HarperDB maintains a log of events that take place throughout operation. Log messages can be used for diagnostics purposes as well as monitoring.
All logs (except for the install log) are stored in the hdb directory <ROOTPATH>/log. The install log is located in the HarperDB application directory most likely located in your npm directory npm/harperdb/logs.
Each log message has an associated log level that gives a rough guide to the importance and urgency of the message. The available log levels in order of least urgent (and more verbose) are: trace, debug, info, warn, error, fatal, and notify.
We try to keep logging to a minimum by default, to do this the default log level is error. If you require more information from the logs, dropping the log level down will provide that.
The log level can be changed by modifying logging.level in the config file harperdb-config.yaml.
The HarperDB log writes messages as JSON objects, each containing the following attributes:
  • process: The name of the process being logged, such as “Run”
  • level: The severity of the message. Possible options are trace, debug, info, warn, error, fatal, and notify.
  • timestamp: The timestamp of the message in ISO-8601 format.
  • message: The message that supports the purpose of the log.
"process": "Run",
"level": "notify",
"timestamp": "2022-08-17T21:09:05.852Z",
"message": "HarperDB successfully started"
HarperDB leverages pm2, a process manager for Node.js applications, for logging. HarperDB has multiple process groups, in some cases each one gets its own log file. Below is a description of each one of those process groups and corresponding log files.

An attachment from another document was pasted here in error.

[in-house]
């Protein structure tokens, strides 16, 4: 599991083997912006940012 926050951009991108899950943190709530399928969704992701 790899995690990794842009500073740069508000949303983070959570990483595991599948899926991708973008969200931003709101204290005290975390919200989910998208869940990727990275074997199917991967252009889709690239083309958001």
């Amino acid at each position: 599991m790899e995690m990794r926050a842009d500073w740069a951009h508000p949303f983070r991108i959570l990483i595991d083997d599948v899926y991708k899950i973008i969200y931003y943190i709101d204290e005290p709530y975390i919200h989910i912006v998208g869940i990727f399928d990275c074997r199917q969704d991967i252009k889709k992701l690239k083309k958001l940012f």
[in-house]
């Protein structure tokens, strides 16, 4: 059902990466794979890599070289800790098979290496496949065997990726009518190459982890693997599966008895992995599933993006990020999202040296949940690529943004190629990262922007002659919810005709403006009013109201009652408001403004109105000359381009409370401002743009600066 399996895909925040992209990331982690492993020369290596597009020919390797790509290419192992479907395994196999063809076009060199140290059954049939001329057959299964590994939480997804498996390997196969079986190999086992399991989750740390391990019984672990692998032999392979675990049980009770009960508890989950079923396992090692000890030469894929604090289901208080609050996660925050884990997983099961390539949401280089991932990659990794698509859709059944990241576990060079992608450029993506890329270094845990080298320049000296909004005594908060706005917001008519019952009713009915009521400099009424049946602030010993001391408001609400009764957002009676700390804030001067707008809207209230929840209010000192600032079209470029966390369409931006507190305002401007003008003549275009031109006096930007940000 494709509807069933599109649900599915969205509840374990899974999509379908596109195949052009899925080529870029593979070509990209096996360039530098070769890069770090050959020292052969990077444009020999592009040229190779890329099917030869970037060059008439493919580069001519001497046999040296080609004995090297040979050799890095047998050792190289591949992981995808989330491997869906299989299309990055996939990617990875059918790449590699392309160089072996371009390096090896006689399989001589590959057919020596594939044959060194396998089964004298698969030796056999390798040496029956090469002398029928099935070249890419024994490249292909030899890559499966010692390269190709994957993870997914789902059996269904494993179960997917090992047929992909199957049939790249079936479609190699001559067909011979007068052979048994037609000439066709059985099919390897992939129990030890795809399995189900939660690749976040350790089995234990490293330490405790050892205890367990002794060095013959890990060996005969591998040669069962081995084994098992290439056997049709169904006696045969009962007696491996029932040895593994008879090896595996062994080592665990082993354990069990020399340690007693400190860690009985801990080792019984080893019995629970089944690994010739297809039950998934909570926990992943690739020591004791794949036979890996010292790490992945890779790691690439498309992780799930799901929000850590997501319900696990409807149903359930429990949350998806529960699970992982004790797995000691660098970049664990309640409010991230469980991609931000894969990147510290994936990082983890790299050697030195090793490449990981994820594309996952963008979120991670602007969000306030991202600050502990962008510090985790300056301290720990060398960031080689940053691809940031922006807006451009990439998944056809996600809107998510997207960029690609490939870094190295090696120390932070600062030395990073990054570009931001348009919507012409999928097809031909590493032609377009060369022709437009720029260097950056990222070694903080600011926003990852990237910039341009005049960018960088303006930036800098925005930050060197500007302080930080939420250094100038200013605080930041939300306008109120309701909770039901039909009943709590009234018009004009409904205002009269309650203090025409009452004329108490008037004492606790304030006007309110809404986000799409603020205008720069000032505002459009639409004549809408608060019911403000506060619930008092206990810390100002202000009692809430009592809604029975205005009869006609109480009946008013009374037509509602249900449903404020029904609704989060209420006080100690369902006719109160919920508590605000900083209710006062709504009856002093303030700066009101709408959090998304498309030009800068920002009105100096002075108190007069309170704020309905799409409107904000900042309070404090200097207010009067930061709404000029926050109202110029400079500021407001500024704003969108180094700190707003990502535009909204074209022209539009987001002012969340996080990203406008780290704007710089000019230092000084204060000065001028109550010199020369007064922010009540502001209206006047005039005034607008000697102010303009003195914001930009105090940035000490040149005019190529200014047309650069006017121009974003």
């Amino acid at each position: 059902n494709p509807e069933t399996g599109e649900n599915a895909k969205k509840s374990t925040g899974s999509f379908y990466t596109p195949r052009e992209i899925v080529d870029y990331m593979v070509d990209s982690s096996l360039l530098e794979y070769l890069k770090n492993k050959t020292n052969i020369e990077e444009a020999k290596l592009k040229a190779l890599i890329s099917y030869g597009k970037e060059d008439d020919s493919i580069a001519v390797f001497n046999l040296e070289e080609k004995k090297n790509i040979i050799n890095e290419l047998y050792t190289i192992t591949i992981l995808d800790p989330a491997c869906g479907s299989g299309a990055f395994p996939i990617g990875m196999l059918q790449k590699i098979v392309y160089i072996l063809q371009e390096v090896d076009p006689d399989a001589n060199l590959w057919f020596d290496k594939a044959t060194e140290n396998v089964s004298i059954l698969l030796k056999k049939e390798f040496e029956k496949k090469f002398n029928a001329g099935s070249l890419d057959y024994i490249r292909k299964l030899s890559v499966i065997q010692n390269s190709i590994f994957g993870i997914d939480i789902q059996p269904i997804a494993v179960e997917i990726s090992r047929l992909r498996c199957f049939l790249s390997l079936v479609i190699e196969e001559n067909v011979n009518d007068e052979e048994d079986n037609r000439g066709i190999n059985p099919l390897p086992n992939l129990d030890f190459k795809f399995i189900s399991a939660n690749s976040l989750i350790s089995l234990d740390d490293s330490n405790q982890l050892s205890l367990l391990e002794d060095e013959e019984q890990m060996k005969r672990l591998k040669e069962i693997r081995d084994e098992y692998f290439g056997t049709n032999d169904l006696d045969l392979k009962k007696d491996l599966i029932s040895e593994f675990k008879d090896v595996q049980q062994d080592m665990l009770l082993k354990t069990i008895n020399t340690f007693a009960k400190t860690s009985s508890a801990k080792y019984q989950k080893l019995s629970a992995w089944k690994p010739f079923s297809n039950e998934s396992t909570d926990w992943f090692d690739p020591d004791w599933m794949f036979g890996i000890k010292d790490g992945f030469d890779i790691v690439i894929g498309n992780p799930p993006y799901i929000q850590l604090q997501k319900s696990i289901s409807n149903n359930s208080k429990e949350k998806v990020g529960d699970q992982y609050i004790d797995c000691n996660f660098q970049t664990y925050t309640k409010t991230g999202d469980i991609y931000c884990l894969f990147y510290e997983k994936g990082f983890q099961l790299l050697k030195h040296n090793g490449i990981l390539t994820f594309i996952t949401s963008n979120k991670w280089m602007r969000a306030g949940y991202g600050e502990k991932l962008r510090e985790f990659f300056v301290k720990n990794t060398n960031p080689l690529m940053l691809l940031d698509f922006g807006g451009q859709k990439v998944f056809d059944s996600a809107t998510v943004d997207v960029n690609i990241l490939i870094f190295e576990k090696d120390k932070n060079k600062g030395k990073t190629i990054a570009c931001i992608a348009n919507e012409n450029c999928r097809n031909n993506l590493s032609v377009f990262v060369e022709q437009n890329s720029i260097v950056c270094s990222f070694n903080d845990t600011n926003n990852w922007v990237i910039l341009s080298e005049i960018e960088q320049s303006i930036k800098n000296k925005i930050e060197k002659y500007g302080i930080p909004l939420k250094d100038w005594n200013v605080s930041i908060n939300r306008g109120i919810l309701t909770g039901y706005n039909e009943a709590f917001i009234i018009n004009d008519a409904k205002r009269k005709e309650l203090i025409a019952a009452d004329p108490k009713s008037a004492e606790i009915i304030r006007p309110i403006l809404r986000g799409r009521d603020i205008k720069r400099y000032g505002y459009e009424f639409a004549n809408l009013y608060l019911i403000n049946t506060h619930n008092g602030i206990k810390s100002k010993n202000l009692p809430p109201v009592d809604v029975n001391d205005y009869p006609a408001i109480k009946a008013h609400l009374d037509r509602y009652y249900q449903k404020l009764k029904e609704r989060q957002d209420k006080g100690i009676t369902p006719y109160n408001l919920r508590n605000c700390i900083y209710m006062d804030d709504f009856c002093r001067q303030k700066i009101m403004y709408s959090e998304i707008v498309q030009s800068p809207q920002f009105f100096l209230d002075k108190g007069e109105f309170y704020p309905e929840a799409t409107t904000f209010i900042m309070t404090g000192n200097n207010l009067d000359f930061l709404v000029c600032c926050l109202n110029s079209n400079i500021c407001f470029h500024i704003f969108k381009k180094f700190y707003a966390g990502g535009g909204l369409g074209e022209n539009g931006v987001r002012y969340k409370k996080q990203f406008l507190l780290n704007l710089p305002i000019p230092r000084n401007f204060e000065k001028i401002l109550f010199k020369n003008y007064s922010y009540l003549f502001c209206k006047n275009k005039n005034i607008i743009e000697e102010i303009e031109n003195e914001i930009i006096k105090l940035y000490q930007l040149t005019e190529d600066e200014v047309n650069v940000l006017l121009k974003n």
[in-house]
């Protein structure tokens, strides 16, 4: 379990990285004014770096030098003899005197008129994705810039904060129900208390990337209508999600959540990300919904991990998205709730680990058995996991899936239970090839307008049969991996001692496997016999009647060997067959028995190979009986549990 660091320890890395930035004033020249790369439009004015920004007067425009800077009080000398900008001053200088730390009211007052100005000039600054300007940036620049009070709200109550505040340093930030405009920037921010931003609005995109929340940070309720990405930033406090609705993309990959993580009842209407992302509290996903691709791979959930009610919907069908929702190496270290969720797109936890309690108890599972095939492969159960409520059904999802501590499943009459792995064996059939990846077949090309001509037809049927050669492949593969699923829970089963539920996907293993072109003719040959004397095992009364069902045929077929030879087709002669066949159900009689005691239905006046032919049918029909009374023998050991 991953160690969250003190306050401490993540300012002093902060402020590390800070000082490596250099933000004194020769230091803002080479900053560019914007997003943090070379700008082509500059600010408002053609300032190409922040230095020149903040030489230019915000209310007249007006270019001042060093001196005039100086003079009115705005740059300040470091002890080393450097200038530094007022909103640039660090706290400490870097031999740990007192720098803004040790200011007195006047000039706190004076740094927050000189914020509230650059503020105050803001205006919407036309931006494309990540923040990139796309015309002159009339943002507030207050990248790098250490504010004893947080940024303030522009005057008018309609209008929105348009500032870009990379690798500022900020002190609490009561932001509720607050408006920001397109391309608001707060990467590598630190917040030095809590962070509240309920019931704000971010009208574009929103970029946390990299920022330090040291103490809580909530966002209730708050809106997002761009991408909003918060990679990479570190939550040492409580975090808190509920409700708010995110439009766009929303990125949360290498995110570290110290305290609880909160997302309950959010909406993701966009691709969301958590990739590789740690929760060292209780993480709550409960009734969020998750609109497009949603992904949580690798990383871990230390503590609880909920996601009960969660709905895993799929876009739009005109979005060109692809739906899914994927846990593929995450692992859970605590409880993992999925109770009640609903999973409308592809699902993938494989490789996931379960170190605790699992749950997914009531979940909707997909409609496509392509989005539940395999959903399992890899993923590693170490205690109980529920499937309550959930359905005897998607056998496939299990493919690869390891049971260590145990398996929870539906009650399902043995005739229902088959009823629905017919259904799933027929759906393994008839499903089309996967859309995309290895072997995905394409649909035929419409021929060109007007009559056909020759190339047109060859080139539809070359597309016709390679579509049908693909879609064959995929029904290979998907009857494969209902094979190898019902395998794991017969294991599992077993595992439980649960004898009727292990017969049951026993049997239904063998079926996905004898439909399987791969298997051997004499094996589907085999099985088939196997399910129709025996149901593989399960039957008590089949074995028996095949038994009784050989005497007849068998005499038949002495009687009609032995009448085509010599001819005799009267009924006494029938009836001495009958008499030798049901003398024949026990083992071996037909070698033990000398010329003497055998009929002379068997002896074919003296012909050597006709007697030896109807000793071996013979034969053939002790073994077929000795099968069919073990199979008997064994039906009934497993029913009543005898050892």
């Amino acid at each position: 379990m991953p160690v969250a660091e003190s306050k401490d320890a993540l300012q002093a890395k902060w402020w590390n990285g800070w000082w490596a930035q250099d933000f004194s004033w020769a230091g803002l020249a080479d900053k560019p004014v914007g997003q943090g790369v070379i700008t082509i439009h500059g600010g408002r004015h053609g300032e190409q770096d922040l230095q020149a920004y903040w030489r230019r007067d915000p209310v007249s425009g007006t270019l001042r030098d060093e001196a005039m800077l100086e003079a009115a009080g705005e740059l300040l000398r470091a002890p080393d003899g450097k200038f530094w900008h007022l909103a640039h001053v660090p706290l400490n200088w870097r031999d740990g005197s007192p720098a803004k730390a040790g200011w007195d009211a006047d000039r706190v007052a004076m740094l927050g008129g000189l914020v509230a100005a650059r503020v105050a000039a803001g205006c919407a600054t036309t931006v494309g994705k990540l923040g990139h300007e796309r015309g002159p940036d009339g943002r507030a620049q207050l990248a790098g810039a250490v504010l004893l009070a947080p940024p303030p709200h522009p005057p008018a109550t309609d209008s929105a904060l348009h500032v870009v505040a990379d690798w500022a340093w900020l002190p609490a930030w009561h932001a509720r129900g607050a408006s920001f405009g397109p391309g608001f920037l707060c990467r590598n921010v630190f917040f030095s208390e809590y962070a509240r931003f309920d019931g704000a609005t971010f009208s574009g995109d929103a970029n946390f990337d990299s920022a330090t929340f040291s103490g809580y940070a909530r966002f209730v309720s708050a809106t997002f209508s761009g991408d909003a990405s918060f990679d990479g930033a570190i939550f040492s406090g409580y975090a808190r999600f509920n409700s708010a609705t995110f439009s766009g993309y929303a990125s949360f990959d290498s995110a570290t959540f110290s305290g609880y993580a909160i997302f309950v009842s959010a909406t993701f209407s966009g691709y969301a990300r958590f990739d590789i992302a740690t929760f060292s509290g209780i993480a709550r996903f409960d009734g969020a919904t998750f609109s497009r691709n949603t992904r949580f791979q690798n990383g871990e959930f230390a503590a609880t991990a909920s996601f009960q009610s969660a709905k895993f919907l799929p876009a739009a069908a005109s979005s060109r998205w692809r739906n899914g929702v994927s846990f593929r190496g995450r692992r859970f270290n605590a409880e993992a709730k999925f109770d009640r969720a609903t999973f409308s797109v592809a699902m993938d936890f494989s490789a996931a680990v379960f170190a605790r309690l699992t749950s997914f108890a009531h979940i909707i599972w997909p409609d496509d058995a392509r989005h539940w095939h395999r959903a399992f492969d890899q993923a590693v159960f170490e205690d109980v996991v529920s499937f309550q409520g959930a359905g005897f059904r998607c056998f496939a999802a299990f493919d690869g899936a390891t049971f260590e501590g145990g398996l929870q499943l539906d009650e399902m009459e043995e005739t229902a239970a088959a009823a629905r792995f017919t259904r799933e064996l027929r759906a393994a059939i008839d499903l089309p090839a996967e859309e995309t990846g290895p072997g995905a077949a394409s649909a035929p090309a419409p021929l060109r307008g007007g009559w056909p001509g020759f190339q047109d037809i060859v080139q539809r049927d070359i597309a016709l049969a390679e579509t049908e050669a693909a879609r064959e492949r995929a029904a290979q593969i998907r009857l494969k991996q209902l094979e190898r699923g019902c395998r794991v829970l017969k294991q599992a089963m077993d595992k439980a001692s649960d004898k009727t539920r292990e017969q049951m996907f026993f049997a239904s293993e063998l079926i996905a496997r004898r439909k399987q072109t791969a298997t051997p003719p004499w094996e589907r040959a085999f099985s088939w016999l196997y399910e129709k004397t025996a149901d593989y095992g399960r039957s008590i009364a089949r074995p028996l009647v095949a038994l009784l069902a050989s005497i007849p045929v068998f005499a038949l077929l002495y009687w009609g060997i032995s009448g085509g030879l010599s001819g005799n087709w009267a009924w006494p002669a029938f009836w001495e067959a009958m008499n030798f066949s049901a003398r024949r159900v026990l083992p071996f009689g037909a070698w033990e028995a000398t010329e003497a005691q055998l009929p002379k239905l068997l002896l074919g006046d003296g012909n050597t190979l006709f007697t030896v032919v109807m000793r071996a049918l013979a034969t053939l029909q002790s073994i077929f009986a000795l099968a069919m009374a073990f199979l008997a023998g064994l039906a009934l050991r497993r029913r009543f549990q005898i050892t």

Because the hdb/log directory does not exist when first installing HarperDB the install log is located in the HarperDB application directory most likely located in your npm directory npm/harperdb/logs. The install log will contain any logs related to install.


Captures logs from all HarperDB processes. These processes are responsible for running HarperDB’s operations API and the majority of business logic that goes into executing these requests.
This log is one of the more active logs and is a great place to start if the API responds with an error or if you’re not sure what log file to begin with.


The clustering hub log tracks all logs for the local hub server. The hub server's main job is to connect with hub servers on other HarperDB nodes. When routes (host and port of remote node) are added to the cluster the hub server will log whether it was able to connect to that route (remote node) or not. This can be helpful when setting up or debugging clustering connections.


The clustering leaf log is the log for the local leaf server. The leaf server manages streams, streams are table message stores that connect to other streams on other HarperDB nodes. Stream to stream communication is what enables propagation of data across the cluster. The clustering_leaf.log is a good place to look if there is an issue with a subscription between tables on different nodes.

Log File vs Standard Streams

HarperDB logs can optionally be streamed to standard streams. Logging to standard streams (stdout/stderr) is primarily used for container logging drivers. For more traditional installations, we recommend logging to a file. Logging to both standard streams and to a file can be enabled simultaneously. To log to standard streams effectively, both operationsApi.foreground and logging.stdStreams must be set to true. Note, logging to standard streams only will disable clustering catchup.

Logging Rotation

Log rotation is managed by a pm2 module called logrotate. The various settings allow for managing log files, such as compressing rotated log files, archiving old log files, determining when to rotate, and the like. This will allow for organized storage and efficient use of disk space. For more information see “logging” in our config docs.

Read Logs via the API

To access specific logs you may query the HarperDB API. Logs can be queried using the read_log operation. read_log returns outputs from the log based on the provided search criteria.
"operation": "read_log",
"start": 0,
"limit": 1000,
"level": "error",
"from": "2021-01-25T22:05:27.464+0000",
"until": "2021-01-25T23:05:27.464+0000",
"order": "desc"
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